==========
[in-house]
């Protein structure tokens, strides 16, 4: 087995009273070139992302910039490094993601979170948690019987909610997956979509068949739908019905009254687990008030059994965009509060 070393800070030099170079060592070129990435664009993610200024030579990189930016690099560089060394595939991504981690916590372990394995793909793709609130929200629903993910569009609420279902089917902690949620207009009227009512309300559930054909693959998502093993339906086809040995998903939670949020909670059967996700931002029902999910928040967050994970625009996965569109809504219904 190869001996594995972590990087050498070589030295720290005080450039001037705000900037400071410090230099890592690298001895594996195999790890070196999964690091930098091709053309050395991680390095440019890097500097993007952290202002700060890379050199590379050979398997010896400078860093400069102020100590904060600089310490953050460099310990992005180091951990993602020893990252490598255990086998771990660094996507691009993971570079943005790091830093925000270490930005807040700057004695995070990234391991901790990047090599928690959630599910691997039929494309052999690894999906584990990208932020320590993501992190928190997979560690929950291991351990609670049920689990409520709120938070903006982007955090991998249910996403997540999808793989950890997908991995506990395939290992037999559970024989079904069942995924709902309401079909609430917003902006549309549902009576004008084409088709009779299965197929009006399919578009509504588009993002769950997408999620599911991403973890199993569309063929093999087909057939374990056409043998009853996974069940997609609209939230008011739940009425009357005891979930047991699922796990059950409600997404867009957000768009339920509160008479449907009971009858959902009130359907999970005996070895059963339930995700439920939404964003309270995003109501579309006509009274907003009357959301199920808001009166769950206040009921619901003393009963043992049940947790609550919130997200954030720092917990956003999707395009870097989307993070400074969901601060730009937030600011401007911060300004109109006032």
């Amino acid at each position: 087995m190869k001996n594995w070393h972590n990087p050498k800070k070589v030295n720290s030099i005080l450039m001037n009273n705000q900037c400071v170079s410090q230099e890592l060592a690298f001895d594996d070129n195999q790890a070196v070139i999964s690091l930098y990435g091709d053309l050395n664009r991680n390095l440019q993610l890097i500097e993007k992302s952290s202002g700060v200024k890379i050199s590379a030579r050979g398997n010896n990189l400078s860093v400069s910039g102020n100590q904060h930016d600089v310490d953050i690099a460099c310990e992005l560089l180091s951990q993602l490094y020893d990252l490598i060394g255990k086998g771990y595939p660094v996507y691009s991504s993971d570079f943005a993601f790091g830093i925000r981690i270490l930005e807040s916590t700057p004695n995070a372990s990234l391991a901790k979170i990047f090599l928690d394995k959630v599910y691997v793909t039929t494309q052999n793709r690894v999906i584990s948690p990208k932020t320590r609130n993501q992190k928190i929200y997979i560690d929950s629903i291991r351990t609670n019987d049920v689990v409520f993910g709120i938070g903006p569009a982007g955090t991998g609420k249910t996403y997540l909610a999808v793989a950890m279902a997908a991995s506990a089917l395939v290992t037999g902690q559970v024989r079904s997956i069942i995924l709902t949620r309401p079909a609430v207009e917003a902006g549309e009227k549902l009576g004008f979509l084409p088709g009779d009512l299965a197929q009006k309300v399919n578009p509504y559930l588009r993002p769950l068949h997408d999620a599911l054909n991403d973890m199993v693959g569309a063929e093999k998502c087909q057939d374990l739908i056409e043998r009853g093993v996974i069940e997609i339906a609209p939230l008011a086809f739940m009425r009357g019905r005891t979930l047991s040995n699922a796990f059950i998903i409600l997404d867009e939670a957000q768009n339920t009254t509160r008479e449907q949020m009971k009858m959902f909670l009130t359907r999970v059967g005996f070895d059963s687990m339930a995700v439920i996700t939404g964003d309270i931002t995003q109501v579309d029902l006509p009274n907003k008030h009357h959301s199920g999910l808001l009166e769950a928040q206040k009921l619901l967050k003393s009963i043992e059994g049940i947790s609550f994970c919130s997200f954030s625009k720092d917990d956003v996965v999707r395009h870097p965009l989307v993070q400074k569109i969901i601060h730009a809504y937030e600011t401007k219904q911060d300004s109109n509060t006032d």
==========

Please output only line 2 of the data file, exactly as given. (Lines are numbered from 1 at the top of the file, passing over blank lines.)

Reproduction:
């Protein structure tokens, strides 16, 4: 087995009273070139992302910039490094993601979170948690019987909610997956979509068949739908019905009254687990008030059994965009509060 070393800070030099170079060592070129990435664009993610200024030579990189930016690099560089060394595939991504981690916590372990394995793909793709609130929200629903993910569009609420279902089917902690949620207009009227009512309300559930054909693959998502093993339906086809040995998903939670949020909670059967996700931002029902999910928040967050994970625009996965569109809504219904 190869001996594995972590990087050498070589030295720290005080450039001037705000900037400071410090230099890592690298001895594996195999790890070196999964690091930098091709053309050395991680390095440019890097500097993007952290202002700060890379050199590379050979398997010896400078860093400069102020100590904060600089310490953050460099310990992005180091951990993602020893990252490598255990086998771990660094996507691009993971570079943005790091830093925000270490930005807040700057004695995070990234391991901790990047090599928690959630599910691997039929494309052999690894999906584990990208932020320590993501992190928190997979560690929950291991351990609670049920689990409520709120938070903006982007955090991998249910996403997540999808793989950890997908991995506990395939290992037999559970024989079904069942995924709902309401079909609430917003902006549309549902009576004008084409088709009779299965197929009006399919578009509504588009993002769950997408999620599911991403973890199993569309063929093999087909057939374990056409043998009853996974069940997609609209939230008011739940009425009357005891979930047991699922796990059950409600997404867009957000768009339920509160008479449907009971009858959902009130359907999970005996070895059963339930995700439920939404964003309270995003109501579309006509009274907003009357959301199920808001009166769950206040009921619901003393009963043992049940947790609550919130997200954030720092917990956003999707395009870097989307993070400074969901601060730009937030600011401007911060300004109109006032």